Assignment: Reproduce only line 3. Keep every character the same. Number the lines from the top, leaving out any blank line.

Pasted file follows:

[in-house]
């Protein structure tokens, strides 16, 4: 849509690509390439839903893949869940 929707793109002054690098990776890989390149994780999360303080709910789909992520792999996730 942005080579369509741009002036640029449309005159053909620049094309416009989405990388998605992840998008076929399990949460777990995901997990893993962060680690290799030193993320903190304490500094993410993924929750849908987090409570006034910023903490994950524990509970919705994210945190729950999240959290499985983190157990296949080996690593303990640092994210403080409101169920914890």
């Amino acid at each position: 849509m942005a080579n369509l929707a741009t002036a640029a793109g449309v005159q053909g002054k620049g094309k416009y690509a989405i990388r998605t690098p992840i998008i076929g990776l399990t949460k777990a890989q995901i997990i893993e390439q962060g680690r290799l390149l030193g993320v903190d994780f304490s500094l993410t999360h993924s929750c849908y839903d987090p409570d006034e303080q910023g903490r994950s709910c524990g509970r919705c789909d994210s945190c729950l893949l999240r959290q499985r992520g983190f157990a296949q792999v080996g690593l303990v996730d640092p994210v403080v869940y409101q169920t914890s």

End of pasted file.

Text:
């Amino acid at each position: 849509m942005a080579n369509l929707a741009t002036a640029a793109g449309v005159q053909g002054k620049g094309k416009y690509a989405i990388r998605t690098p992840i998008i076929g990776l399990t949460k777990a890989q995901i997990i893993e390439q962060g680690r290799l390149l030193g993320v903190d994780f304490s500094l993410t999360h993924s929750c849908y839903d987090p409570d006034e303080q910023g903490r994950s709910c524990g509970r919705c789909d994210s945190c729950l893949l999240r959290q499985r992520g983190f157990a296949q792999v080996g690593l303990v996730d640092p994210v403080v869940y409101q169920t914890s």